Greece's "700-euro-generation" angry ahead of polls
Athens - Anger is growing in Greece about economic policies of the ruling Conservative government which have caused a widening social gap and rising youth unemployment, but the opposition has yet to convince young voters that it has a better plan for creating jobs.
Unemployment among the young has always been high in Greece for the past few decades - but now the problem is worsening, leaving young Greeks reeling under economic hardship and the impact of a global recession.
Official unemployment figures show nearly 18 per cent of 15- to 29-year-old Greeks were unemployed in the second quarter, or double the national average of 8.9 per cent, leaving many disillusioned about the future.
Students have expressed anger about investing a lot in their education, but then having few prospects in return.
"I finished my studies in business management five years ago but I could not find anything in my field, so I have had to resort to being a sales clerk," said Evgenia Kokori.
The 28-year-old, who works in the Levi's section of Attica Department Store in central Athens, summed up the frustrations of many similarly-placed of her generation.
Commentators in Greece have dubbed the new generation of young people "the 700-euro-a-month" generation of workers, as many are forced to accept low-paid, part-time jobs with no contract and no social security.
Many Evgenia's age wonder what the future will bring and are pessimistic about their chances of ever having a pension.
"Forget Generation X or Y, this is Generation 700," said 31-year- old waiter Dionysis Koutsonikos.
"In cities such as Athens or Thessaloniki where rent starts at 300 euros and prices of basic goods are rising, young people have little choice but to live with their parents and ask them for money well into their 30's or until they get married," he said.
The issue, along with the widespread belief that the country lacks a system in which advancement is based in individual ability or achievement, fed the worst riots the country has seen in decades after the killing of a teenager by police in late December last year.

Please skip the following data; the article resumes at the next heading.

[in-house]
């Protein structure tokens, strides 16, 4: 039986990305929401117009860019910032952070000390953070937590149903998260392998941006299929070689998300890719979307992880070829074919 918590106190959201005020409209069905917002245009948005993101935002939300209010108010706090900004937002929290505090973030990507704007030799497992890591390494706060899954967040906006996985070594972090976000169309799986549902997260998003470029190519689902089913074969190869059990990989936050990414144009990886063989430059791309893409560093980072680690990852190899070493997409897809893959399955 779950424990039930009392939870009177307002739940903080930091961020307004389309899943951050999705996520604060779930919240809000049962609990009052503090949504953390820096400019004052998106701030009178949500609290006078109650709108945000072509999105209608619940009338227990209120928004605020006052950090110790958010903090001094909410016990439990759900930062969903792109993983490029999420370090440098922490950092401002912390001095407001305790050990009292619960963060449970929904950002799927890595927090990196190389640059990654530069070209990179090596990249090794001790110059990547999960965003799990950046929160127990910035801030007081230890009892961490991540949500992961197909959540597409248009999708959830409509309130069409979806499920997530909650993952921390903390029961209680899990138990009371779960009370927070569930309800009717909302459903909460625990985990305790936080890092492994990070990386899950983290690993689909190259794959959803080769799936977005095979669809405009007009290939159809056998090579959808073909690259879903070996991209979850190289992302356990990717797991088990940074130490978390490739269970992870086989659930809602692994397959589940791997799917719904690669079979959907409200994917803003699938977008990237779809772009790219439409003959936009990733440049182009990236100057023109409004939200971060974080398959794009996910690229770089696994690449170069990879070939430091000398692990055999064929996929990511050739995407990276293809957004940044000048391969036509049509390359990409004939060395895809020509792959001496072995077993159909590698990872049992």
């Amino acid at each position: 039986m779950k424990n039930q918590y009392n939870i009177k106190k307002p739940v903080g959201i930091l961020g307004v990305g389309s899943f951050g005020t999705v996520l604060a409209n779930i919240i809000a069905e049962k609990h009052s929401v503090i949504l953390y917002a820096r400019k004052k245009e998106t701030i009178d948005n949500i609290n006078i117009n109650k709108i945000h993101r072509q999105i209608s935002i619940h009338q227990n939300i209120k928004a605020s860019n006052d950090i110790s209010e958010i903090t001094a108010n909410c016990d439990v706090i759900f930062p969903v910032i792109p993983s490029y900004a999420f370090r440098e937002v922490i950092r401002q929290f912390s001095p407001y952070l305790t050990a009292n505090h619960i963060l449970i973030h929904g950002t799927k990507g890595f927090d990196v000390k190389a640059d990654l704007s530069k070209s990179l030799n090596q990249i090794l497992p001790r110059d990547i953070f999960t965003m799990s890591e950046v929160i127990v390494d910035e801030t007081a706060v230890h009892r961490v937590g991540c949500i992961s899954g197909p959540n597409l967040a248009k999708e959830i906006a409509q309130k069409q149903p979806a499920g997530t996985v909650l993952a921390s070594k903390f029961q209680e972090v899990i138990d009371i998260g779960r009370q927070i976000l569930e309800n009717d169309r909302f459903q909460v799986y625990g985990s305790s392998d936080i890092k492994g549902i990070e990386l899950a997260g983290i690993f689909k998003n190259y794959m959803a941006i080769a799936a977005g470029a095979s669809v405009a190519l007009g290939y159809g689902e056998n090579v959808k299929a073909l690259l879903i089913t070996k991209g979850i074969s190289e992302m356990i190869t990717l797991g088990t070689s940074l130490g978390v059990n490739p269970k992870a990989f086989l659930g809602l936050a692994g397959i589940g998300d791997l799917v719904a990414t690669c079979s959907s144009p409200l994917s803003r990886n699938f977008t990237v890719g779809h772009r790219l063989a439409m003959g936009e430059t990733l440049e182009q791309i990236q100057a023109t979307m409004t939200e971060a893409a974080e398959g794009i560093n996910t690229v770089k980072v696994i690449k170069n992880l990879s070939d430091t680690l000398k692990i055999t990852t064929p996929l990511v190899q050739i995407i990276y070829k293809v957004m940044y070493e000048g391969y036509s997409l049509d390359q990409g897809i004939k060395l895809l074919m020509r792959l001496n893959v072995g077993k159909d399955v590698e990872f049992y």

The riots and wave of arson after the shooting of 15-year-old Alexandros Grigoropoulos were seen as the result of long-simmering discontent with the government over a series of financial scandals and unpopular economic and education reforms.
Nikos Maginas, a senior economist at the Economic Analysis Department at the National Bank of Greece, cites many factors: a university system that is not market-friendly, insufficient working- time flexibility, high minimum wages and an insufficient social welfare network.
A recent National Bank of Greece report noted that the "declining rates for the young have coincided with rapidly increasing enrollment in education. However, the quality of education remains relatively low by international standards and matches poorly with the economy's needs."
Polls show the ruling conservative New Democracy Party trailing the main opposition Socialists by about 6 percentage points but with 20 per cent of young voters still undecided, many of the smaller parties could garner a good proportion of the youth vote.
Others, like Koutsonikos, who recently opened a small cafe in central Athens, aim not to vote altogether, saying they see little hope, given the present situation.
"I have accepted the fact that whatever party gets into power will not do anything substantial to change the situations for young Greeks. None of the parties show a real interest in or is trying to approach the problems of the young," Koutsonikos said.
Many business in Greece such as those involved in the tourism industry, Emboriki Bank and Alumil, have announced job cuts and are cutting back on working hours and reducing pay, making it particularly hard for young Greeks to find a job.
Prime Minister Costas Karamanlis has warned that things will get even tougher before they get better, and announced a hiring freeze in the public sector if he is re-elected.
The Socialists say it will increase unemployment benefits and provide people up to 25 years old and university graduates with funding and incentives to set up their own small businesses. (dpa)